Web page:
A lawsuit has been filed in Florida against Glencore, Lukoil and other international energy firms for their alleged role funneling bribes to corrupt Venezuelan officials in exchange for rigged oil purchase contracts involving state-run PDVSA. The lawsuit filed by the PDVSA Litigation Trust was unsealed Thursday and alleges the ongoing scheme cheated the Venezuelan company of billions in lost revenue since 2004.
, FILE - In this Oct. 18, 2006 file photo, a Lukoil gas station is seen in Philadelphia. A lawsuit has been filed in Florida on Thursday, March 8, 2018, against Glencore, Lukoil and other international energy firms for their alleged role funneling bribes to corrupt Venezuelan officials in exchange for rigged oil purchase contracts involving state-run PDVSA. (AP Photo/Matt Rourke, File)
09 of March 2018 02:31:01
CARACAS, Venezuela (AP) — A trust linked to Venezuelan state oil company PDVSA has filed a lawsuit against Glencore, Lukoil and other energy trading firms for their alleged role funneling bribes to corrupt company officials in exchange for rigged oil purchase and sale contracts.
The civil complaint was unsealed Thursday by a federal judge in Miami and alleges the ongoing scheme cheated the socialist-run company of billions in lost revenue since 2004.
The lawsuit comes as the U.S. expands its own criminal investigation into corruption at PDVSA. At least $11 billion is believed to have gone missing from the company in the past decade, according to a 2016 report by the opposition-led National Assembly, and among those prosecutors believe took bribes is the country's former oil czar Rafael Ramirez, who was not named in the new lawsuit.
The scheme to fix prices, rig bids and eliminate competition, as well as steal highly-confidential information by cloning the company's servers, was allegedly started by two former PDVSA traders, Francisco Morillo and Leonardo Baquero. Swiss-based Glencore and Russia's Lukoil are named as among more than 40 defendants including rogue traders at multinational traders, shell companies, mid-level PDVSA officials and a Florida bank.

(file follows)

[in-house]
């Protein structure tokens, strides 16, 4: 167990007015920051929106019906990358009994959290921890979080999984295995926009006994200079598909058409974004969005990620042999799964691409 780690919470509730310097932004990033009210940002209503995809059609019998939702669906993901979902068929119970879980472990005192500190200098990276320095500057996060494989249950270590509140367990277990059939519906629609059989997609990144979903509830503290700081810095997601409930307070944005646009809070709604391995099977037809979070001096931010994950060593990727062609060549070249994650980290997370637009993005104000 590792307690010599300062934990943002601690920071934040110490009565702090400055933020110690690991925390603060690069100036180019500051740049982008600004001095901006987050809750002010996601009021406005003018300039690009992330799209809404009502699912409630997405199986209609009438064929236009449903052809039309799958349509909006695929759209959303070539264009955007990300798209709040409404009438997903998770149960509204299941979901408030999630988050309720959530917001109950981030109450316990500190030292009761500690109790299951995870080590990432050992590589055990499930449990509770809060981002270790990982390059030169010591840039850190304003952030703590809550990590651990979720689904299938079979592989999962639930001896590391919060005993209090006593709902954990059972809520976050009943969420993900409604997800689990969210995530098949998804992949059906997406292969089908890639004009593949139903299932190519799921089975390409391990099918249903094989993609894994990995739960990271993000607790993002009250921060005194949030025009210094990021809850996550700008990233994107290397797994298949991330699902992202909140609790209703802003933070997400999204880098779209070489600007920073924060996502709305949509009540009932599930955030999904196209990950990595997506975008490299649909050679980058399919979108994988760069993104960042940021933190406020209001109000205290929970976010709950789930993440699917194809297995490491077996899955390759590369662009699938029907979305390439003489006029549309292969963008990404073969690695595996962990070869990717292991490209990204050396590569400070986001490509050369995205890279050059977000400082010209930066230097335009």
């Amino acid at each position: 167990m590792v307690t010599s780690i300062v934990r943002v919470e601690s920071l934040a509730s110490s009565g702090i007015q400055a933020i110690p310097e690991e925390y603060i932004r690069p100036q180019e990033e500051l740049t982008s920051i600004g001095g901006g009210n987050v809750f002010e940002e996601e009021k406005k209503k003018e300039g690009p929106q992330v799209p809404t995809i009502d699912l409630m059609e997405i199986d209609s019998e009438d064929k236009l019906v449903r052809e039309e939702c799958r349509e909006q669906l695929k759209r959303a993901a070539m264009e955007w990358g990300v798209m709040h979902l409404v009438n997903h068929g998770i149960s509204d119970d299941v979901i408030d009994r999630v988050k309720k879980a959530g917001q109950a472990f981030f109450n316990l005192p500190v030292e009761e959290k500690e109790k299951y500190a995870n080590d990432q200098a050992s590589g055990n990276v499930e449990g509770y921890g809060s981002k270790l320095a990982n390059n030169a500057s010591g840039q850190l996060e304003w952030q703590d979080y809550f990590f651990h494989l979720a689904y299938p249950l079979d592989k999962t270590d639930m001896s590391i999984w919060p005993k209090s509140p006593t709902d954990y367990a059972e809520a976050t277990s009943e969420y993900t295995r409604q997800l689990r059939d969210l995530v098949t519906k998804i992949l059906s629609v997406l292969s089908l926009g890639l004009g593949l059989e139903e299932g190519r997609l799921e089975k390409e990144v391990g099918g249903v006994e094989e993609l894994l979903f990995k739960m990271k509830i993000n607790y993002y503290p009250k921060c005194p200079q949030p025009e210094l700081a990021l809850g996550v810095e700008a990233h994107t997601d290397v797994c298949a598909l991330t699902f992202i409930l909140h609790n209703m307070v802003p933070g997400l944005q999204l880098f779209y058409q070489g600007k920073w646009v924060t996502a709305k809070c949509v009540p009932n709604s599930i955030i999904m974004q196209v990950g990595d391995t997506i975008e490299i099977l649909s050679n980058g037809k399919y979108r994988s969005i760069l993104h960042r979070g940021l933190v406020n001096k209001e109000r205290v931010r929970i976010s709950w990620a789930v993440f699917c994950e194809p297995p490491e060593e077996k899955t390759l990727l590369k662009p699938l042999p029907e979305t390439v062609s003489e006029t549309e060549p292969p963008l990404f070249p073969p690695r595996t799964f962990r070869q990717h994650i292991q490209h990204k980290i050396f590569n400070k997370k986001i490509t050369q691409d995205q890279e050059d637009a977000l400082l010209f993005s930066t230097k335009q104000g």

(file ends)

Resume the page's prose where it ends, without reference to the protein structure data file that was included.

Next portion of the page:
In 2004, the two Venezuelan men established in Panama a consulting firm, Helsinge Inc., which also had offices in Miami, Geneva and the British channel island of Jersey. The company was the conduit by which some of PDVSA's biggest clients and supplier allegedly obtained insider information on PDVSA's tenders for the sale of its oil exports as well as the purchase of the light crude with which Venezuela refines its heavy crude.
Among other illicit activities, a "clone server" was allegedly installed at Helsinge's Miami offices by a PDVSA IT administrator nicknamed "the Nerd" to give the middleman and their clients real-time access to information on competing bids and future tenders.
In exchange for the sneak peak and other unfair advantages, Helsinge — which was not authorized to transact directly with PDVSA — allegedly charged monthly retainers from the international oil companies of $15,000 to $150,000 plus added compensation of up to $0.22 per barrel of oil product bought or sold. Some of that money was paid out from Panamanian shell companies in the form of bribes to four PDVSA managers, one of whom, Ysmael Serrano, currently heads the company's commercial and supply department, according to the lawsuit.
An email sent through the website of Helsinge, which does not list a phone number or address for the company, went unanswered.
Glencore and Lukoil did not immediately comment. There is no evidence the companies encouraged the corrupt dealings, except for communications between Helsinge and traders for the oil companies discussing wire transfers and ways to change the terms of future tenders before they are released to the general market.
PDVSA also did not comment.
Last month, prosecutors in Houston unsealed charges against five former senior officials, including a deputy oil minister, for bribe-taking. The indictment alleges Ramirez was one of the recipients of the illegal payments. Ramirez left the U.S. for an undisclosed location after resigning as ambassador to the United Nations in December and has since been targeted by a separate corruption probe in Venezuela.
The evidence in the lawsuit was partly collected by a former Scotland Yard investigator hired by the trust who had access to PDVSA's servers in Caracas last year. It's also based on damaging emails, banking records and instant messages provided by Morillo's estranged wife — some of which are included in the complaint — detailing how the alleged conspiracy was carried out.
The trust is represented by attorneys from Boies Schiller Flexner, the same New York law firm defending Venezuelan First Lady Cilia Flores' nephews in a federal drug-trafficking case.
AP Writer Scott Smith contributed to this report.